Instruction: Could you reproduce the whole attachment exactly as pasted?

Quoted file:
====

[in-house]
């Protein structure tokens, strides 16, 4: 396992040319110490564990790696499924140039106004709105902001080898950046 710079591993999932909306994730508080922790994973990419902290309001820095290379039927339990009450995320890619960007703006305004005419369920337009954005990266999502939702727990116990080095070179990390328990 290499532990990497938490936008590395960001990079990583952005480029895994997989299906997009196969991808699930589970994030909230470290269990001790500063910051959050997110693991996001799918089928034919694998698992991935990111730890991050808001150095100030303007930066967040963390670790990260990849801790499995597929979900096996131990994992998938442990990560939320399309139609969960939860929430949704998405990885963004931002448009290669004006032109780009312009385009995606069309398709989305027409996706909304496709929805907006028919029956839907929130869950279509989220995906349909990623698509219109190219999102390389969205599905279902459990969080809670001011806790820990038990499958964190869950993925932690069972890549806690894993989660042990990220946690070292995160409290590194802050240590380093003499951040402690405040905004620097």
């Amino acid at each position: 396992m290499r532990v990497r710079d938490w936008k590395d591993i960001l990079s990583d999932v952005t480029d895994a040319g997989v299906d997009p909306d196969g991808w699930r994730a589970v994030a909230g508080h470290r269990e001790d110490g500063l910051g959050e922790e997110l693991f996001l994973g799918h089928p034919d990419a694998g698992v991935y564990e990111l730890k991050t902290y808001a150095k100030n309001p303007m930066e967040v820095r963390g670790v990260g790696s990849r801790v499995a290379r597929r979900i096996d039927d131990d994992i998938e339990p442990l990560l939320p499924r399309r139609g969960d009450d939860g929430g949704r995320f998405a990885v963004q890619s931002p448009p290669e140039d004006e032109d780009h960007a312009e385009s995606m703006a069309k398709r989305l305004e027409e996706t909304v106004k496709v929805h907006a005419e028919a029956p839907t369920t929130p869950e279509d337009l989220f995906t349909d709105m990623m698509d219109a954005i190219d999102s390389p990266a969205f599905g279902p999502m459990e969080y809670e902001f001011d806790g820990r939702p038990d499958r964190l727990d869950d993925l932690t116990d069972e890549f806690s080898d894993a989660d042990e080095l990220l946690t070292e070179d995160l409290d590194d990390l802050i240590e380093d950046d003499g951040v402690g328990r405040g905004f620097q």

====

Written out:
[in-house]
């Protein structure tokens, strides 16, 4: 396992040319110490564990790696499924140039106004709105902001080898950046 710079591993999932909306994730508080922790994973990419902290309001820095290379039927339990009450995320890619960007703006305004005419369920337009954005990266999502939702727990116990080095070179990390328990 290499532990990497938490936008590395960001990079990583952005480029895994997989299906997009196969991808699930589970994030909230470290269990001790500063910051959050997110693991996001799918089928034919694998698992991935990111730890991050808001150095100030303007930066967040963390670790990260990849801790499995597929979900096996131990994992998938442990990560939320399309139609969960939860929430949704998405990885963004931002448009290669004006032109780009312009385009995606069309398709989305027409996706909304496709929805907006028919029956839907929130869950279509989220995906349909990623698509219109190219999102390389969205599905279902459990969080809670001011806790820990038990499958964190869950993925932690069972890549806690894993989660042990990220946690070292995160409290590194802050240590380093003499951040402690405040905004620097």
């Amino acid at each position: 396992m290499r532990v990497r710079d938490w936008k590395d591993i960001l990079s990583d999932v952005t480029d895994a040319g997989v299906d997009p909306d196969g991808w699930r994730a589970v994030a909230g508080h470290r269990e001790d110490g500063l910051g959050e922790e997110l693991f996001l994973g799918h089928p034919d990419a694998g698992v991935y564990e990111l730890k991050t902290y808001a150095k100030n309001p303007m930066e967040v820095r963390g670790v990260g790696s990849r801790v499995a290379r597929r979900i096996d039927d131990d994992i998938e339990p442990l990560l939320p499924r399309r139609g969960d009450d939860g929430g949704r995320f998405a990885v963004q890619s931002p448009p290669e140039d004006e032109d780009h960007a312009e385009s995606m703006a069309k398709r989305l305004e027409e996706t909304v106004k496709v929805h907006a005419e028919a029956p839907t369920t929130p869950e279509d337009l989220f995906t349909d709105m990623m698509d219109a954005i190219d999102s390389p990266a969205f599905g279902p999502m459990e969080y809670e902001f001011d806790g820990r939702p038990d499958r964190l727990d869950d993925l932690t116990d069972e890549f806690s080898d894993a989660d042990e080095l990220l946690t070292e070179d995160l409290d590194d990390l802050i240590e380093d950046d003499g951040v402690g328990r405040g905004f620097q």